The Trick r Treat scare zone has Sam and the kids on a school bus, a fun photo op for sure, but the rest of the production design was mostly made up of a bunch of signs. It was rather sad. I'm not sure if it's that the budget for these scare zones has decreased or if they have been scaled down to handle the more massive crowds, but they feel more like an afterthought than a fully fleshed out creation.

And quite honestly, if you look at any of the videos from the scare zones at Halloween Horror Nights at Universal Orlando, they blow ours away. I know part of that is that they have more room to play with, but even the set construction and atmosphere is better, the theatrical storytelling superior. This is shocking to me because Hollywood is the land where the movies are made – shouldn't the set, lighting, atmosphere, and entertainment be better than Orlando?

Horrors of Blumhouse - HHN 2018

The Good and the Bad of an IP-based Horror Event

Unlike other haunted events in Southern California, the majority of the mazes at Halloween Horror Nights are comprised of adaptations of big horror franchise IP. This is good and bad. It allows you to get excited about familiar horror brand names, iconic villains you have watched on the big screen many times over the years, and walk through the stories and worlds of your favorite horror movies. Nothing beats walking through the Upside Down and venturing through a Hawkins classroom watching Eleven using her powers to destroy the Demogorgon.

The unfortunate aspect is that it allows for less creativity. When you're walking through the story of Trick r' Treat, you know which scene is going to come next, and not only that, the Universal Creatives have very little wiggle room in adding something to the scene that may make for a better-haunted maze experience. Universal Studios Orlando has a lot more land and usually offers a bunch of original haunted mazes that push the limited of what can be done creatively with the experience. To give you an example, Orlando's Halloween Horror Night had five (out of 10) original mazes this year while we had only one out of eight (or nine, if you count the year-round Walking Dead attraction).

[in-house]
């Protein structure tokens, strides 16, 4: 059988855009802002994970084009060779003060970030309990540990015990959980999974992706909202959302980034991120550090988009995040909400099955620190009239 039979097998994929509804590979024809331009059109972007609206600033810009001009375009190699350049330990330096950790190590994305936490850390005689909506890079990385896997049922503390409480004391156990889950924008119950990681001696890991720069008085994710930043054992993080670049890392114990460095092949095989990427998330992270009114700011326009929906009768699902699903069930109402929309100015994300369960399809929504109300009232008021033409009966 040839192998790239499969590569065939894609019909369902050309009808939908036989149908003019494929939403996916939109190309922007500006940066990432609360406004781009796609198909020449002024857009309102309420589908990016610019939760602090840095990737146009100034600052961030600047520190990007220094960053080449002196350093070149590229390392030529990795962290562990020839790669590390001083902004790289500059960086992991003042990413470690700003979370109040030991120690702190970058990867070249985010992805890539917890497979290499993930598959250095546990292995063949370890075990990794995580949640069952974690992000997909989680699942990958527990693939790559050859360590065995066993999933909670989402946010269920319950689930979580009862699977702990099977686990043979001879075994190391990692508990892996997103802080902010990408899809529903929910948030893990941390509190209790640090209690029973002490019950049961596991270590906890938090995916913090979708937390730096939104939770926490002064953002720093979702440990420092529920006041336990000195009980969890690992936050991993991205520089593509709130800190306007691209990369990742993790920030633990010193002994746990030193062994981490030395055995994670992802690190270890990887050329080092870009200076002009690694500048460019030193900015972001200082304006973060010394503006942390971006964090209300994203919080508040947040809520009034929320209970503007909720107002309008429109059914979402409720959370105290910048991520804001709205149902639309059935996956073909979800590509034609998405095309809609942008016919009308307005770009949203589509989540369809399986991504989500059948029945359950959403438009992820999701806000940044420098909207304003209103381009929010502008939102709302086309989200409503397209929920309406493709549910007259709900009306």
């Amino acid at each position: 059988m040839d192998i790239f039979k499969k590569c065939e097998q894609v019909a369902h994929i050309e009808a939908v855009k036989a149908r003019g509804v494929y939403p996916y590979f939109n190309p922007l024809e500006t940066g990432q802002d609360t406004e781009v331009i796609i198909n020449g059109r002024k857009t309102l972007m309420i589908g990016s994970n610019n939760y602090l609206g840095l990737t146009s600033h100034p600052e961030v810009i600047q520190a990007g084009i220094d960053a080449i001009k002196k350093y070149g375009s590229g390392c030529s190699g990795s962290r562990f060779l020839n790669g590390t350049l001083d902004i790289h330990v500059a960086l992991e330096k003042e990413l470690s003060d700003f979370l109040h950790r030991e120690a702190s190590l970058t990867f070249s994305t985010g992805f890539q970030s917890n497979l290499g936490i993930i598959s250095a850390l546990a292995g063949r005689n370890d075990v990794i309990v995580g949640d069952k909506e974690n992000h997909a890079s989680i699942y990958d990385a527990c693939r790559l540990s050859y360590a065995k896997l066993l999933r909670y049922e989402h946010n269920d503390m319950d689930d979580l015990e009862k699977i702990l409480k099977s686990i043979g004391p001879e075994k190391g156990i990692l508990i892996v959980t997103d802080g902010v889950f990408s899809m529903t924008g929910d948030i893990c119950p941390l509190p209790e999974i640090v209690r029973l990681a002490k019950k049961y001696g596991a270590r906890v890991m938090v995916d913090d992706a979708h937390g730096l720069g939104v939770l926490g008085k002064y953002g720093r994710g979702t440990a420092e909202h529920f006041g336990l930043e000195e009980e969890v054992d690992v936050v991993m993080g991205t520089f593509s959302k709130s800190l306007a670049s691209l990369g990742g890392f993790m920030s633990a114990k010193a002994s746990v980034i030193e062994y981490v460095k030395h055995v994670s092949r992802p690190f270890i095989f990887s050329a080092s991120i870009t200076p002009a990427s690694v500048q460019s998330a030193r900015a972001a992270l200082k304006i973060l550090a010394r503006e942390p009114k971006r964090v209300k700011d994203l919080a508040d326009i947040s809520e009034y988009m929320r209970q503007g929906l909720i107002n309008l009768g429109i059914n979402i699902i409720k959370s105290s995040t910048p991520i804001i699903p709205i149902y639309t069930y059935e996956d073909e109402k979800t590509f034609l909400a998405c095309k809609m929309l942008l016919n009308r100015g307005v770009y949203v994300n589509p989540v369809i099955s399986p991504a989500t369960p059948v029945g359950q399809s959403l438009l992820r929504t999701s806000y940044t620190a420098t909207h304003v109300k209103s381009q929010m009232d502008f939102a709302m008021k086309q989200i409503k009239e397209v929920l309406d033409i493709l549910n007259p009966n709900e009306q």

Poltergeist - HHN 2018 - 11

The Rides

As someone who has regularly been a Universal Studios Annual Passholder, I don't go to the Halloween Horror Night events to ride the regular attractions, but you can ride some of them during the event and often for a shorter wait than you'd experience during the daytime hours. This year, they only had three rides in operation: Transformers: The Ride 3D, The Simpsons Ride, and Revenge of the Mummy: The Ride.

In previous years, Universal has offered more rides and unique event-specific experiences. For instance, a mainstay of the event is Jurassic Park in the Dark, which took the classic water ride and added a fun Guns 'n' Roses soundtrack as well as a darker interior sequence. That ride is being retrofitted into a new Jurassic World attraction and thus wasn't open this year. Typically, that's the only attraction I ride during this event, and it's closure mean there was one less thing to do.

Jabbawockeez - HHN 2018 - 7

The Lack of Additional Entertainment